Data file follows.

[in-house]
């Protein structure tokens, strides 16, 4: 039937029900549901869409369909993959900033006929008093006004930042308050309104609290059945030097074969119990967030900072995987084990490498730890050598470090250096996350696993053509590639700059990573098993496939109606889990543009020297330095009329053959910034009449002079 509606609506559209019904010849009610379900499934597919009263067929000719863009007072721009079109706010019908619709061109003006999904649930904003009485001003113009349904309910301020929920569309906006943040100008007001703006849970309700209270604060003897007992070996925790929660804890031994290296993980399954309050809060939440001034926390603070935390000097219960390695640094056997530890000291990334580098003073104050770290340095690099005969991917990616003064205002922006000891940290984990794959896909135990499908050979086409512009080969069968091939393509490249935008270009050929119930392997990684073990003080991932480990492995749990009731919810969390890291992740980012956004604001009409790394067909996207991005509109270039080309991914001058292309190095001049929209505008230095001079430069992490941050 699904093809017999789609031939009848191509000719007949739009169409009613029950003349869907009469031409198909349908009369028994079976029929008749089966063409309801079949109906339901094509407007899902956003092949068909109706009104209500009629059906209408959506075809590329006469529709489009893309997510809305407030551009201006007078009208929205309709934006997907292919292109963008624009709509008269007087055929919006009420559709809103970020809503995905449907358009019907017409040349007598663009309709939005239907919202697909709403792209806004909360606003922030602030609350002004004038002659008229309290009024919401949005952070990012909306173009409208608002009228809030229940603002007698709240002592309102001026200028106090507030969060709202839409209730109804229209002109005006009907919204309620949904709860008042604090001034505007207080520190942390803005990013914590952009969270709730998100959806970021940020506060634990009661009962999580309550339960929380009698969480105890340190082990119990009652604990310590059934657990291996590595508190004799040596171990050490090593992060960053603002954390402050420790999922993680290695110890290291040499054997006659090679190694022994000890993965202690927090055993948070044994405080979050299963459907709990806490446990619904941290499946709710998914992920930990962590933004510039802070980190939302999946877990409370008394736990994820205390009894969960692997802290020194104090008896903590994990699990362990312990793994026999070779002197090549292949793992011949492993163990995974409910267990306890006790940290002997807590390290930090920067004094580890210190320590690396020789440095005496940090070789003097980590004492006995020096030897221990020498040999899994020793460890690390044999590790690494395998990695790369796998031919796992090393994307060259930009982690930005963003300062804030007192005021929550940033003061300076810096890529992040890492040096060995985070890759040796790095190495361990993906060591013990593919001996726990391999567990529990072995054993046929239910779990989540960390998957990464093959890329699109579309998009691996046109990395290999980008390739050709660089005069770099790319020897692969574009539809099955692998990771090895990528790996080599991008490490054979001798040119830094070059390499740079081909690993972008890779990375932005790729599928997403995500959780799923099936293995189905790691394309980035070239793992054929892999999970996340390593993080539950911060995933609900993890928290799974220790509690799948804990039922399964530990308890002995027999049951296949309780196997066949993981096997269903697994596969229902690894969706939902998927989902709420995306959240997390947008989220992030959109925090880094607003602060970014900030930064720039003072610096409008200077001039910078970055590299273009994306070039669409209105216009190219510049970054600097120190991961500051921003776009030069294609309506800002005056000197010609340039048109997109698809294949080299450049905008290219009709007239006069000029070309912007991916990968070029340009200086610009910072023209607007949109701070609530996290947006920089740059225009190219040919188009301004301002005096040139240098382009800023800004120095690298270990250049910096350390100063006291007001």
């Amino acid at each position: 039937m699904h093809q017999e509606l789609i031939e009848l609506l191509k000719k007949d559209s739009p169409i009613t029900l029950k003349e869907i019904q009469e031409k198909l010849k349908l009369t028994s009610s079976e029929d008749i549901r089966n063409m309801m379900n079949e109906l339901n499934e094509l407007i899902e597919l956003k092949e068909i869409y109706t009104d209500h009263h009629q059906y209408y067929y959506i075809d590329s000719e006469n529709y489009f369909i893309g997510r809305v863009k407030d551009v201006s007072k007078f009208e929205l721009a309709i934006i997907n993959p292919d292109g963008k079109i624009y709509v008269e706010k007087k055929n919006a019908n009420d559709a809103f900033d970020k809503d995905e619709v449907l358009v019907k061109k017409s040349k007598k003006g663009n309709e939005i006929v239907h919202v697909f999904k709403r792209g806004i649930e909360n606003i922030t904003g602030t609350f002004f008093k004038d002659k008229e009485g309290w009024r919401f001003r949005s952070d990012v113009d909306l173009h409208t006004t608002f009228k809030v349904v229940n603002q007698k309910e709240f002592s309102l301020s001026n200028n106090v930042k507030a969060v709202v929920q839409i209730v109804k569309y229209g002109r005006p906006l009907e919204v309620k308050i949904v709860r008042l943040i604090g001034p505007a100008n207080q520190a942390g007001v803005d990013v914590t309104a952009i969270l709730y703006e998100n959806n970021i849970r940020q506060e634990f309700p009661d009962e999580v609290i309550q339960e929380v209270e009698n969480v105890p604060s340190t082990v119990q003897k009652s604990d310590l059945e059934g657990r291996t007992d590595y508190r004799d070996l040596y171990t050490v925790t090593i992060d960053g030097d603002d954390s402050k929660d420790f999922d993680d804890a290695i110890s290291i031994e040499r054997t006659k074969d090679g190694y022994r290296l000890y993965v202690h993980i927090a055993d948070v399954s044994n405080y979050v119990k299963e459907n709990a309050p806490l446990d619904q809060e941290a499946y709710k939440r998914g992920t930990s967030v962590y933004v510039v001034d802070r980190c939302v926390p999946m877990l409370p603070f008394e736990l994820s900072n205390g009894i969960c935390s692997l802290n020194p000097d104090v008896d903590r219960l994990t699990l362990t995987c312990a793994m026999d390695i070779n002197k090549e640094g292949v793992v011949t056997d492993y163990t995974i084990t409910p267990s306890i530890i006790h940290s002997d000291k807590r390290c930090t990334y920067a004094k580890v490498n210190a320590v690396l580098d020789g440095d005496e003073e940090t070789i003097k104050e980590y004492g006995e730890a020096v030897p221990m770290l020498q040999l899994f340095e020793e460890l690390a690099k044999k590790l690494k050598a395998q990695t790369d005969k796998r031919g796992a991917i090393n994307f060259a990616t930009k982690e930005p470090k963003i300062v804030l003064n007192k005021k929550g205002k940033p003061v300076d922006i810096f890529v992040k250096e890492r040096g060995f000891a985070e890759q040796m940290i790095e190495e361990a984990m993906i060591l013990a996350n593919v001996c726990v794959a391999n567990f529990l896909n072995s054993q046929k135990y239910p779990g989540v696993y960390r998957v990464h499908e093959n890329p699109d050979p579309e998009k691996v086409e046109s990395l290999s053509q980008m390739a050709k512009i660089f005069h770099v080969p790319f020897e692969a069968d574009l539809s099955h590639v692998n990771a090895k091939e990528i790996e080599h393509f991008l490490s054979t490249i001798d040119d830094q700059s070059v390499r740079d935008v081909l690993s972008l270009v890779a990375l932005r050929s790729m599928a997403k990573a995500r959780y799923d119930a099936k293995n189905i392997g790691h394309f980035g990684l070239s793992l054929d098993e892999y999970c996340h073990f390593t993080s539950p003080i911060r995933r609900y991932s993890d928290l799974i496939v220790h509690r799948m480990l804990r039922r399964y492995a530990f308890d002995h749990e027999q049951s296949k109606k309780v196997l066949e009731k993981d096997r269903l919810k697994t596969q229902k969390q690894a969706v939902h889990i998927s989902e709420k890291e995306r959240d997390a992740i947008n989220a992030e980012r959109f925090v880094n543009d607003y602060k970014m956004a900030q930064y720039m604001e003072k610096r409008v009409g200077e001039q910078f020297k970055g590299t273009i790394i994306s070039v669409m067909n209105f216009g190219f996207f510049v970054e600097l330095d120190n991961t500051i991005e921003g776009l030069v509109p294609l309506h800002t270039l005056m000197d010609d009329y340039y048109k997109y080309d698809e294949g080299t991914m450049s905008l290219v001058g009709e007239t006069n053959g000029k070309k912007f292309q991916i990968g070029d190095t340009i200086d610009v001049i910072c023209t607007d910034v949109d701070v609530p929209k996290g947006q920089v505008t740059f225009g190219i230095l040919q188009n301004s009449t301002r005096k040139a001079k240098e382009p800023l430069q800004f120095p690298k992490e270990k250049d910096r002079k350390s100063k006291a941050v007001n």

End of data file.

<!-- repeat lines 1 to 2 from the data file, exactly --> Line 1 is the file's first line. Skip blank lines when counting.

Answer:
[in-house]
């Protein structure tokens, strides 16, 4: 039937029900549901869409369909993959900033006929008093006004930042308050309104609290059945030097074969119990967030900072995987084990490498730890050598470090250096996350696993053509590639700059990573098993496939109606889990543009020297330095009329053959910034009449002079 509606609506559209019904010849009610379900499934597919009263067929000719863009007072721009079109706010019908619709061109003006999904649930904003009485001003113009349904309910301020929920569309906006943040100008007001703006849970309700209270604060003897007992070996925790929660804890031994290296993980399954309050809060939440001034926390603070935390000097219960390695640094056997530890000291990334580098003073104050770290340095690099005969991917990616003064205002922006000891940290984990794959896909135990499908050979086409512009080969069968091939393509490249935008270009050929119930392997990684073990003080991932480990492995749990009731919810969390890291992740980012956004604001009409790394067909996207991005509109270039080309991914001058292309190095001049929209505008230095001079430069992490941050 699904093809017999789609031939009848191509000719007949739009169409009613029950003349869907009469031409198909349908009369028994079976029929008749089966063409309801079949109906339901094509407007899902956003092949068909109706009104209500009629059906209408959506075809590329006469529709489009893309997510809305407030551009201006007078009208929205309709934006997907292919292109963008624009709509008269007087055929919006009420559709809103970020809503995905449907358009019907017409040349007598663009309709939005239907919202697909709403792209806004909360606003922030602030609350002004004038002659008229309290009024919401949005952070990012909306173009409208608002009228809030229940603002007698709240002592309102001026200028106090507030969060709202839409209730109804229209002109005006009907919204309620949904709860008042604090001034505007207080520190942390803005990013914590952009969270709730998100959806970021940020506060634990009661009962999580309550339960929380009698969480105890340190082990119990009652604990310590059934657990291996590595508190004799040596171990050490090593992060960053603002954390402050420790999922993680290695110890290291040499054997006659090679190694022994000890993965202690927090055993948070044994405080979050299963459907709990806490446990619904941290499946709710998914992920930990962590933004510039802070980190939302999946877990409370008394736990994820205390009894969960692997802290020194104090008896903590994990699990362990312990793994026999070779002197090549292949793992011949492993163990995974409910267990306890006790940290002997807590390290930090920067004094580890210190320590690396020789440095005496940090070789003097980590004492006995020096030897221990020498040999899994020793460890690390044999590790690494395998990695790369796998031919796992090393994307060259930009982690930005963003300062804030007192005021929550940033003061300076810096890529992040890492040096060995985070890759040796790095190495361990993906060591013990593919001996726990391999567990529990072995054993046929239910779990989540960390998957990464093959890329699109579309998009691996046109990395290999980008390739050709660089005069770099790319020897692969574009539809099955692998990771090895990528790996080599991008490490054979001798040119830094070059390499740079081909690993972008890779990375932005790729599928997403995500959780799923099936293995189905790691394309980035070239793992054929892999999970996340390593993080539950911060995933609900993890928290799974220790509690799948804990039922399964530990308890002995027999049951296949309780196997066949993981096997269903697994596969229902690894969706939902998927989902709420995306959240997390947008989220992030959109925090880094607003602060970014900030930064720039003072610096409008200077001039910078970055590299273009994306070039669409209105216009190219510049970054600097120190991961500051921003776009030069294609309506800002005056000197010609340039048109997109698809294949080299450049905008290219009709007239006069000029070309912007991916990968070029340009200086610009910072023209607007949109701070609530996290947006920089740059225009190219040919188009301004301002005096040139240098382009800023800004120095690298270990250049910096350390100063006291007001």